Additionally to that, a considerable number of the predomestic horses tested in Pruvost et al. were found to be heterozygous A/a on the Agouti locus as well. This might implicate that in many predomestic Eurasian wild horse populations could have displayed all four possible colour morphs at the same time, the dominant ones possible more frequently than others (bay is dominant over black, dun is dominant over non-dun).

Although I suspected that, I find it surprising. I was actually hoping that the identification of the dun factor gives us a correlation between dun/non dun and a certain geologic age or habitat type, because it would make sense according to the camouflage effects the different colour morphs have (dun intuitively seems more suited to open habitats while non-dun fits forested, bushy landscapes in my subjective perception). However, if it is indeed true that there is no regional and geological correlation between the alleles A, a, and D and d1, wild horses of the ferus subspecies would be the only large herbivores displaying more than one colour morph in one population. It has been assumed that the homogeneity of wild animals, especially prey animals, is due to selection by predators because single individuals being coloured differently from the majority of the herd might be more attractive. Based on the current data, predomestic horses seem to violate this suspicion (I consider it merely a suspicion, I don’t know if it has been tested empirically).
However, there is another equine species that is known for occasionally showing deviant colour morphs, the Plains zebra (see this post).

I have been collecting a number of wild horse depictions in prehistoric art. I am going to present and analyse them here when I have the time to. Art, of course, leaves a much greater room for interpretation than genetic data. 

The authors also consider it likely that the zebra coat pattern is an extreme expression of dun plus wildtype markings [2].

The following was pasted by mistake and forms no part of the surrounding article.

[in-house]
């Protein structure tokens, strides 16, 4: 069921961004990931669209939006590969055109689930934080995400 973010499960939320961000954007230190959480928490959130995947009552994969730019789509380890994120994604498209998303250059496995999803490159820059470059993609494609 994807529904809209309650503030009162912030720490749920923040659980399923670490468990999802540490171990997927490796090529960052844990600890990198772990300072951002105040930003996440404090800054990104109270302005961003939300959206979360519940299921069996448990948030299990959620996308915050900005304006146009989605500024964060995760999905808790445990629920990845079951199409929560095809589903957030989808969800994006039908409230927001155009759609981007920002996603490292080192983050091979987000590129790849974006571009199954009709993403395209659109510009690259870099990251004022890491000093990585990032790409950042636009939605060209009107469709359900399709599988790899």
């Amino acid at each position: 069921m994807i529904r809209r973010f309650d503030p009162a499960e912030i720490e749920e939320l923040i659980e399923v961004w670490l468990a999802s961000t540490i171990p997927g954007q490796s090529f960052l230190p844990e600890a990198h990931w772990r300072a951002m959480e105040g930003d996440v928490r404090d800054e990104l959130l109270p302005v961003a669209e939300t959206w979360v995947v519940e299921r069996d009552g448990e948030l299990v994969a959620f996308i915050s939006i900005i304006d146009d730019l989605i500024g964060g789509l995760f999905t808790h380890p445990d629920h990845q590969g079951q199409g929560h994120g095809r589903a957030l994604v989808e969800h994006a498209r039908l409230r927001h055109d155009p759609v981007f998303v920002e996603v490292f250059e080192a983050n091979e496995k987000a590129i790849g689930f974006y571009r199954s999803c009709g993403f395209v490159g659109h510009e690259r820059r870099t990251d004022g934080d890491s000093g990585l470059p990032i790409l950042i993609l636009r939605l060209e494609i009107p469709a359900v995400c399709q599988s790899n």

[1] Pruvost et al.: Genotypes of predomestic horses match phenotypes painted in paleolithic works of cave art. 2011


6 comments:

  1. interesting! Maybe there could have been sexual dimorphism among wild horses? just a thought of mine....

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    1. For Equus ferus ferus, I consider it extremely unlikely. The Przewalski's horse and all other living equines don't have sexual dichromatism, so it must have been the basal state, and the ancestors of domestic horses must have lost it secondarily again. Furthermore, the social structure of horses seemingly does not support sexual dimorphism, which is usually found in polygamic species but not equines where male and female live in the same herd.
      And if they was some kind of sexual dichromatism, it would not be related to the four colour versions suggested by genetic data, because those are just gene variants on one (respectively) locus and not sex-related.

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  2. My horse has countershading but tested d2/d2. So d2 horses don't necessarily have "invisible" markings.

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    1. I think that countershading isn't included in "primitive markings" (dorsal stripe, shoulder and leg stripes), eventhough it is a wildtype trait.

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  3. Erst kürzlich wurde ein Bergzebrahengst, der ausschließlich Bay Dun Zorses (Zebra x Pferd) zeugte, genetisch untersucht. Dabei kam heraus, dass er tatsächlich Bay Dun ist. Näheres kann ich dazu leider nicht sagen, aber kontaktiere doch mal die Facebook Seite "Zorse Zuri" https://www.facebook.com/ZorseZuri/?ref=page_internal , dort wurde der Bergzebrahengst getestet.

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    1. Dankesehr, das ist sehr hilfreich! Evolutionär macht es auch absolut Sinn.